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U.S. Secretary of State John Kerry (2nd R) speaks with Saudi Arabia's Foreign Minister Prince Saud al-Faisal (R) at King Abdulaziz International Airport in Jeddah September 11, 2014. Kerry will press Arab leaders on Thursday to support President Barack Obama's plans for a new military campaign against Islamic State militants including help with greater overflight rights for U.S. warplanes. REUTERS/Brendan Smialowski/Pool
Reuters/Brendan Smialowski/Pool
Here’s how we’re going to do it.
COALITION-BUILDING

Like Obama, Arab leaders must sell the war against the Islamic State to their own people

By Bobby Ghosh

Now that president Barack Obama has made his case for war against the Islamic State (IS) to the American people, the harder task falls to secretary of state John Kerry: to get Arab states to join a broad coalition against the terrorist group that controls large parts of Syria and Iraq.

And perhaps more difficult still, Kerry must persuade Arab leaders to follow Obama’s example and communicate to their own peoples why IS (also known as ISIS or ISIL) must be defeated. Autocrats almost to a man, Arab leaders rarely think it necessary to explain themselves, but the fight against IS cannot be won without broad support among ordinary people.

Judging by his speech, Obama is looking mainly for a military alliance against IS.  He has sent Kerry to Saudi Arabia for intensive talks with officials from across the region about a strategy to defeat IS. In addition to the Saudis, Kerry will meet officials from Turkey, the United Arab Emirates, Qatar, Kuwait, Oman, Bahrain, Jordan, Lebanon, Iraq, and Egypt. Kerry’s message: This is your fight.

Obama and Kerry have already cobbled together a “core coalition” of NATO states for what promises to be a long campaign. But they know an international military effort will lack credibility if it doesn’t include a large contingent of Arab states.

Like the US, many of these countries will not commit to putting boots on the ground, but there are lots of other ways they can help. Each of them has an air force—comprised mainly of American and European planes—that can be deployed over Iraq and Syria. Many have powerful intelligence agencies that can both gather information from IS-controlled areas and, perhaps more important, stop the flow of volunteers and money into the ranks of the terrorists. Countries bordering the war zone can provide logistical help. The oil-rich kingdoms can also help underwrite the military campaign.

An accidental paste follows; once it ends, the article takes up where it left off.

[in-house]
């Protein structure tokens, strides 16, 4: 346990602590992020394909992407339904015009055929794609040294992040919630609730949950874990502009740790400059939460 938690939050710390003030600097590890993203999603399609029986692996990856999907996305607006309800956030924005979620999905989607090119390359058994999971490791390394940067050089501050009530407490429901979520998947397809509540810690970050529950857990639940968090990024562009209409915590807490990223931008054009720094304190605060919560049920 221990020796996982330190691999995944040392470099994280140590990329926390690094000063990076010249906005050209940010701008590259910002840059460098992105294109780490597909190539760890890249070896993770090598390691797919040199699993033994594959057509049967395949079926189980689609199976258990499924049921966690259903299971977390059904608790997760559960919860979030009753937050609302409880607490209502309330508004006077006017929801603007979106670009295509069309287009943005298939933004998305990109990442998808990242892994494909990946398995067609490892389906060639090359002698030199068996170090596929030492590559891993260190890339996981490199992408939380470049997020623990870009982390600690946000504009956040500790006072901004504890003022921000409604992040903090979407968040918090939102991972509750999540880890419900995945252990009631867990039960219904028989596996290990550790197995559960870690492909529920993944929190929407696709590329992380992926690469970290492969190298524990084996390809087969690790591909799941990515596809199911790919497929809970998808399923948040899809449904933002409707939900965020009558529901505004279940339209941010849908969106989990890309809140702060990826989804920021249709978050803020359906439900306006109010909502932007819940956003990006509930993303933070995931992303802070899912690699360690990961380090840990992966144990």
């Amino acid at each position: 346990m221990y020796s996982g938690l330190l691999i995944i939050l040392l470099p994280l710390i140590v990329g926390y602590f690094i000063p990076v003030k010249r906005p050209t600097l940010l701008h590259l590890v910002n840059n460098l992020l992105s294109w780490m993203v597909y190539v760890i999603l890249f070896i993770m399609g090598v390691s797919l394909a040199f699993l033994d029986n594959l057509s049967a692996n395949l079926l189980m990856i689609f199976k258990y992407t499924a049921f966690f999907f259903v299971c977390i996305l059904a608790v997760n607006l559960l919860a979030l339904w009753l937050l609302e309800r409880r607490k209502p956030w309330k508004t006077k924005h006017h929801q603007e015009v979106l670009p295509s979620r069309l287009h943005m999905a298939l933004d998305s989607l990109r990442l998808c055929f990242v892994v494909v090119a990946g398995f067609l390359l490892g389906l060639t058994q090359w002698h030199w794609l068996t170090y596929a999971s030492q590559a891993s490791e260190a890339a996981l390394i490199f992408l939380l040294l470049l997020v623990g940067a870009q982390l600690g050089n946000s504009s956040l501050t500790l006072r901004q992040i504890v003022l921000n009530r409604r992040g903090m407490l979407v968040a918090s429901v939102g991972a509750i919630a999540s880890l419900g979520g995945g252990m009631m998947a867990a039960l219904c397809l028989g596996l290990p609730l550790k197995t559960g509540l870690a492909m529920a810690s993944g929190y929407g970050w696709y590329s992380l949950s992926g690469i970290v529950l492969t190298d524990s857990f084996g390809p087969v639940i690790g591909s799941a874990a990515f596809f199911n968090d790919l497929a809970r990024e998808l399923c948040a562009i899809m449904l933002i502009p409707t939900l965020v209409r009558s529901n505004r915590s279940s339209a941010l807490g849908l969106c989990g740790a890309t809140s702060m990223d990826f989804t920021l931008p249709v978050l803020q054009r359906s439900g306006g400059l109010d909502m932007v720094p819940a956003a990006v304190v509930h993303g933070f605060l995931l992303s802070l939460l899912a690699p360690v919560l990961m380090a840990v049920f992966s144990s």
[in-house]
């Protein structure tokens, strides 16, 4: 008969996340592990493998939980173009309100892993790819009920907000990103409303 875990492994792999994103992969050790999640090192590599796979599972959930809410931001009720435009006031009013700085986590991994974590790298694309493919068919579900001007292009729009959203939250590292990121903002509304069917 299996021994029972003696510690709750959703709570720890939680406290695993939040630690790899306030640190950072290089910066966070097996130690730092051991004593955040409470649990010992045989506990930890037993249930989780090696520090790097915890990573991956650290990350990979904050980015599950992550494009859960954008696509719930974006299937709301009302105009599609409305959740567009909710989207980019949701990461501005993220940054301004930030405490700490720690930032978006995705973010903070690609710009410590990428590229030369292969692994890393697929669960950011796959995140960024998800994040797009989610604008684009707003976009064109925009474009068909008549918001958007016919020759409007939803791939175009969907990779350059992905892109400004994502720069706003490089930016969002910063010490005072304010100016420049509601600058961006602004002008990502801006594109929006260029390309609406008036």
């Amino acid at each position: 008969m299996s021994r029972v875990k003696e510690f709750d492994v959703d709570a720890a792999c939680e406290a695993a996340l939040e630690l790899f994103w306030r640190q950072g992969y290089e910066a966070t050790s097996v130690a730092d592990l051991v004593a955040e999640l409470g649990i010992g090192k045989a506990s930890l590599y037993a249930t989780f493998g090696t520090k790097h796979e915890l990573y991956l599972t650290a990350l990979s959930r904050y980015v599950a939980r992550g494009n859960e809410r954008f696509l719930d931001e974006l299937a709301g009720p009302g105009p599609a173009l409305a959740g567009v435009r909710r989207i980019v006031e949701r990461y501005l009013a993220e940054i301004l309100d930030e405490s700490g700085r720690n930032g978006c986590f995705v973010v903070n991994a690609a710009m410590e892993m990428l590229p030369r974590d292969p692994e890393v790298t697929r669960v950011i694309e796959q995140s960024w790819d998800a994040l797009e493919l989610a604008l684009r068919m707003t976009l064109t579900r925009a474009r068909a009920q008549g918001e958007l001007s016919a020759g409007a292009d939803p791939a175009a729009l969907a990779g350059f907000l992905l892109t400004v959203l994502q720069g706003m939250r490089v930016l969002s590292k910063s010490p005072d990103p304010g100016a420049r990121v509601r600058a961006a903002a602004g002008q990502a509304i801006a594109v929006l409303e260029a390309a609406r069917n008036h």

On the face of it, this should not be a hard sale: IS has, after all, killed tens of thousands of Arabs, and represents a far greater danger to Arab states that to the US. It has already made incursions into Lebanon, and has menaced Jordan.

Saudi Arabia’s King Abdullah has warned that IS will bring terror to Europe and the US, but he is mindful that the terrorists are much closer to his own country: Saudi Arabia has a long border with Iraq, and many of the fighters in IS ranks are Saudi nationals. Like al-Qaeda, IS regards the Saudi royal family as an enemy of Islam. The terrorists have reportedly even threatened to destroy the Kaaba, a sacred site in Mecca.

The Saudis have already agreed to provide a military base for the training of Syrian opposition fighters not aligned with IS or al-Qaeda. Riyadh must do much more. The UAE and Egypt have already demonstrated a willingness to take military action against Islamist militants in a third Arab nation. They must now be persuaded to do the same in Iraq and Syria.

The template for the coalition against IS should be the international effort in 1991, marshaled by another US secretary of state, James A. Baker III, to drive Saddam Hussein’s forces from Kuwait. The presence of many Arab nations was not only vital for the military strategy, it also prevented Saddam from portraying the conflict as a battle between Islam and the West. Kerry will no doubt invoke the Baker coalition in his conversations with Arab officials in Riyadh.

But as effective as the 1991 military campaign was, many Arab people felt no sense of ownership over the victory. Their leaders had not sought their approval, and had failed to explain why it was necessary to join non-Arab armies to eject Saddam from Kuwait. This explains why Saddam remained popular among Arabs long after his defeat in Kuwait. It also allowed Osama bin Laden to portray the 1991 campaign as an unholy alliance between Arab elites (mainly the Saudi royal family) and the Western “crusaders.”

George W. Bush’s 2003 war against Iraq, too, was portrayed—and not only by extremists—as a clash of civilizations. Although Kuwait provided the launching ground for the war, most Arab states stayed out, and al-Qaeda was once again able to make propaganda hay. It fell to Bush to explain his motivations to the Arab world, but few bought his assurances that the war would lead to democracy in the Middle East.

This must not happen again. Obama is wise to avoid the political overreach of his predecessor: It was never in Bush’s power to deliver democracy to the Arabs. Instead, Obama and Kerry can take smaller steps to making Arab leaders more accountable.

To defeat IS, the new coalition must not only command the skies and support troops on the ground, it must also seize the high ground of the moral argument. That has to start with Arab leaders talking to their people.